It is also called Nickel-Chromium plating, as it is a double coating, consisting of a first layer of electrolytic nickel plating that gives smoothness and shine and a subsequent layer of chromium, which gives a consistent blue-white color over time and resistance to cleaning abrasion due to its hardness, thus allowing the shine of the part to be maintained over time.


The thickness of decorative chrome plating is usually about 10-15µm. Nickel plating has a thickness of about 10µm, and chrome plating is deposited at very low thicknesses, about 1-3 microns.

Resistance to corrosion

The micro-cracked chromium layer doesn’t have good corrosion resistance, so the electrolytic nickel layer comes to the rescue, which not only makes the part attractive due to its shining and leveling properties but also fulfills the role of protecting the base metal from corrosion.


In the second half of the 20th century were developed an industrial process for the deposition of Nickel-phosphorus alloy from solutions containing Sodium Hypophosphite and Nickel Sulfate or Chloride. The first industrially efficient process was patented in 1955 under the name Kanigen. The continuous modifications to the formulation of electroless nickel plating baths have made the process increasingly reliable, reaching to date the highest levels of quality with excellent surface characteristics.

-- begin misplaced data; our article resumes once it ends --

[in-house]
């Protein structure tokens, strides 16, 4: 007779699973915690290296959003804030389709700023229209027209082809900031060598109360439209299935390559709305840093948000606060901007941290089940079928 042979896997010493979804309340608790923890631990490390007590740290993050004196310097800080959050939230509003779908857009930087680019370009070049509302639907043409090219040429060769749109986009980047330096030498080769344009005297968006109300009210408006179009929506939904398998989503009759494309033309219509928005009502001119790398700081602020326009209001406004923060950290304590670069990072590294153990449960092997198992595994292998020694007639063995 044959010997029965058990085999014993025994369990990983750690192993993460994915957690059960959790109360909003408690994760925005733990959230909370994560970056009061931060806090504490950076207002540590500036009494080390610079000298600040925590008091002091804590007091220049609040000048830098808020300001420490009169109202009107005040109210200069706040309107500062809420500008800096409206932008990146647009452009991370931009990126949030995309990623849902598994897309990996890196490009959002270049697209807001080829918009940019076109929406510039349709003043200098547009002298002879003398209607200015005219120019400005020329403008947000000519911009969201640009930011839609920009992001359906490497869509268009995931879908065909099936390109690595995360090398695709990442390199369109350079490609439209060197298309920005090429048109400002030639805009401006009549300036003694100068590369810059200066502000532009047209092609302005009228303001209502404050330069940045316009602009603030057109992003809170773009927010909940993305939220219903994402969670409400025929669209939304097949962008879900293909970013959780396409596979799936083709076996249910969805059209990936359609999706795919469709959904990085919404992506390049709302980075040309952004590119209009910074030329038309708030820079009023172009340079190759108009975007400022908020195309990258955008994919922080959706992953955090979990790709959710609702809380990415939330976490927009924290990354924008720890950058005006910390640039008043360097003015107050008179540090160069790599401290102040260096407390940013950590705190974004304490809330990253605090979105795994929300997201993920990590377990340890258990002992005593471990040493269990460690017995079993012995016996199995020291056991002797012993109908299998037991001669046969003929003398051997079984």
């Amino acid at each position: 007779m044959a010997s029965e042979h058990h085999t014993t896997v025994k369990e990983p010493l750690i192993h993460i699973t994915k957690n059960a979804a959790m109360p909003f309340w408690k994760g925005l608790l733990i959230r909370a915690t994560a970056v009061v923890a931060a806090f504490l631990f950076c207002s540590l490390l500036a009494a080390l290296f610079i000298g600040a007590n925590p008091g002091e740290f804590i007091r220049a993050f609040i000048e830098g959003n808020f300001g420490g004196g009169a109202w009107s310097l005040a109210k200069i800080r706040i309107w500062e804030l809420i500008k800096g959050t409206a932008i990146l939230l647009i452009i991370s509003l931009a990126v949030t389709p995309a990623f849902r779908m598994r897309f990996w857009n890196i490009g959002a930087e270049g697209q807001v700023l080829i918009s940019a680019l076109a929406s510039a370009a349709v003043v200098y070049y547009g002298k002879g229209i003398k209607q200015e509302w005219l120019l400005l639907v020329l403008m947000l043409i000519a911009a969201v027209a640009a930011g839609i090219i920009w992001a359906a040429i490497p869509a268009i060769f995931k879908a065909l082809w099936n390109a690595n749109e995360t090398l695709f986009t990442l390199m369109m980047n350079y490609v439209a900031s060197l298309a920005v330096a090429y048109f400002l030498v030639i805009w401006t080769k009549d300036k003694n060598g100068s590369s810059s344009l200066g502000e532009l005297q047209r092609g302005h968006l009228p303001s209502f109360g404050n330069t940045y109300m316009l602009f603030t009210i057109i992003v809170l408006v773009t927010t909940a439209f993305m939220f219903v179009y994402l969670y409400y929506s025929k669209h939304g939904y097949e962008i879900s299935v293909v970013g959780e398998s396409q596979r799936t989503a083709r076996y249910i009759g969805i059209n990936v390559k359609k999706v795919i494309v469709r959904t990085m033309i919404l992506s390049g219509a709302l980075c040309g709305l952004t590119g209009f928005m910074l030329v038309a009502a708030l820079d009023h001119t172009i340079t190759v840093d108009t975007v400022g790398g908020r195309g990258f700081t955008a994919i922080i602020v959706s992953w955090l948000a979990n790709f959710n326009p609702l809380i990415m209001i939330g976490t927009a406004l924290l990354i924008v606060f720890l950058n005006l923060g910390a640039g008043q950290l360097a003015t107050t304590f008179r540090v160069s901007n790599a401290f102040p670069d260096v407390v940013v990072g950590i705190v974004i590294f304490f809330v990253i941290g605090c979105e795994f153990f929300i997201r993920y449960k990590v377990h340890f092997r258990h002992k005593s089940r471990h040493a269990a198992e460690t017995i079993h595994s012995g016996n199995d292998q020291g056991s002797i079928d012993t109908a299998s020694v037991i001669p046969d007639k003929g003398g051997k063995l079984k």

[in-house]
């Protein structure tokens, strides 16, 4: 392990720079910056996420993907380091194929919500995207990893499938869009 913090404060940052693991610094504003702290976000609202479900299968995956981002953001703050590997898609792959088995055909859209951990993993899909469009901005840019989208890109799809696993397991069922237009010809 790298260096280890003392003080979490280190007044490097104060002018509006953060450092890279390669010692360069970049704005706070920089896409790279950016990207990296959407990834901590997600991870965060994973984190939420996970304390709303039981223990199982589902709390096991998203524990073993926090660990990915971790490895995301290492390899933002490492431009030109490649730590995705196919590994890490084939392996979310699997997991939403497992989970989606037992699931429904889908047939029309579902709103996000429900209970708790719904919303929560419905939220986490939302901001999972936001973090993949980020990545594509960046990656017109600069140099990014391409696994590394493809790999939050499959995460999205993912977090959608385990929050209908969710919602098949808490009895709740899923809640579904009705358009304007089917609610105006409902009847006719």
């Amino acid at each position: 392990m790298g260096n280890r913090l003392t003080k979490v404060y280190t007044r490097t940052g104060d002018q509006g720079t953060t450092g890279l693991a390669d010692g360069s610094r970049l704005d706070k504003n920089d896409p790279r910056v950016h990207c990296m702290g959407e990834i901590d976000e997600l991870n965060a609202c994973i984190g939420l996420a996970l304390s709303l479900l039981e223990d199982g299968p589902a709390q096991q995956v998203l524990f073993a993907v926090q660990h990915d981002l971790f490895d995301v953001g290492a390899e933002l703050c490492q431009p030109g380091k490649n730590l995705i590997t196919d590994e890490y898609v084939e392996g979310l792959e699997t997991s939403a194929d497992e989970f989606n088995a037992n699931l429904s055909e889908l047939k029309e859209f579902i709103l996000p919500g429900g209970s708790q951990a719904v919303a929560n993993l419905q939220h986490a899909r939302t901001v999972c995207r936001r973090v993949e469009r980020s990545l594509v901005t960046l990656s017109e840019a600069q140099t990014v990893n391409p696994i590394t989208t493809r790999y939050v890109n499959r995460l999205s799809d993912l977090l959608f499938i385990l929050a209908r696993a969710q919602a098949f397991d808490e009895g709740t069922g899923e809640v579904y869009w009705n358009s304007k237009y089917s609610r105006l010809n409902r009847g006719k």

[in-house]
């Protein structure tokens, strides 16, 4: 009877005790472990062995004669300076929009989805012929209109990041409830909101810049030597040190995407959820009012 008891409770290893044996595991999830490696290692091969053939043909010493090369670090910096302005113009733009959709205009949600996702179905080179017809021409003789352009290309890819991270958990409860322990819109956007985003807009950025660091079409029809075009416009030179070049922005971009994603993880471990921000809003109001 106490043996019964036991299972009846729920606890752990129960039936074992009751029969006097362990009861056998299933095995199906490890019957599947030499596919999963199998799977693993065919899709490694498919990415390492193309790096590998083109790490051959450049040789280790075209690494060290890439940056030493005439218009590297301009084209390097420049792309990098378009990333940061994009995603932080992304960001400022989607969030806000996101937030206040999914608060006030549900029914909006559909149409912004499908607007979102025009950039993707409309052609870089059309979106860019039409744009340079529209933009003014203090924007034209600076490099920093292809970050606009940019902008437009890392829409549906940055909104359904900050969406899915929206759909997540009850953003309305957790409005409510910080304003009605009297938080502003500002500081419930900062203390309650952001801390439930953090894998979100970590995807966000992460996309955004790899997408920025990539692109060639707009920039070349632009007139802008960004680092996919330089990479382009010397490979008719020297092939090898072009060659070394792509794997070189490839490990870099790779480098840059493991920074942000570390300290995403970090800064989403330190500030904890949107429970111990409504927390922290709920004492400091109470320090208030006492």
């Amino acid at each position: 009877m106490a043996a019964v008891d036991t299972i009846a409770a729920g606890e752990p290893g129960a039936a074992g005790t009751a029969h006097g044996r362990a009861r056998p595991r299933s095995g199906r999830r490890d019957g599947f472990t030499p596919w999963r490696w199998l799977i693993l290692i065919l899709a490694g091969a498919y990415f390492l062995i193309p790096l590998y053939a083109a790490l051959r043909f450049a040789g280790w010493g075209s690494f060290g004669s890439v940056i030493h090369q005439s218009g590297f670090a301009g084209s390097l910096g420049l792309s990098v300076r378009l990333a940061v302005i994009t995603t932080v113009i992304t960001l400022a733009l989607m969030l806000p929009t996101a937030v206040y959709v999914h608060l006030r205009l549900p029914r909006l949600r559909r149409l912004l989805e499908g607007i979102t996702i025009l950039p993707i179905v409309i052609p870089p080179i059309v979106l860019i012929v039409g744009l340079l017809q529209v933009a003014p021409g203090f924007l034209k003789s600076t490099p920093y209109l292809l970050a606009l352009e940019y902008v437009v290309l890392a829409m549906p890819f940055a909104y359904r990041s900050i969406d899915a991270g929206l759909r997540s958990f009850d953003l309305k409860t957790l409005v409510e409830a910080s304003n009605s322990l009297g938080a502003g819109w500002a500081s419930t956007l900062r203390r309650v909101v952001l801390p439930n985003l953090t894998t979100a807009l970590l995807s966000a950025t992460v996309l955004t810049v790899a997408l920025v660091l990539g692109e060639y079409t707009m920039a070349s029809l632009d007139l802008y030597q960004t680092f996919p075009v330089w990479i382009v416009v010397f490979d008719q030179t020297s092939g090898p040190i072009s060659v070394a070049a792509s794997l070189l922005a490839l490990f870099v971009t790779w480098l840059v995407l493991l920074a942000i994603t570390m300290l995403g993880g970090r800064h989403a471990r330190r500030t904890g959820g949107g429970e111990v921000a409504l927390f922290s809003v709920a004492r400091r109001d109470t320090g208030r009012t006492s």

Electroless nickel plating is a process that deposits a coating of nickel-phosphorus alloy, without the use of electricity. It differs from electrolytic processes because of the absence of an external energy source, allowing all surfaces and complex geometry to be uniformly coated. The main surface characteristics of electroless nickel plating are: uniform thickness, corrosion resistance, high hardness and wear resistance.

Electroless Nickel can directly be deposited onto all metal alloys commonly used (Steel, Stainless Steel, Aluminum, Copper, Brass), except Zinc alloys such as Zamak which must necessarily be copper plated before nickel plating.

Uniformity of thickness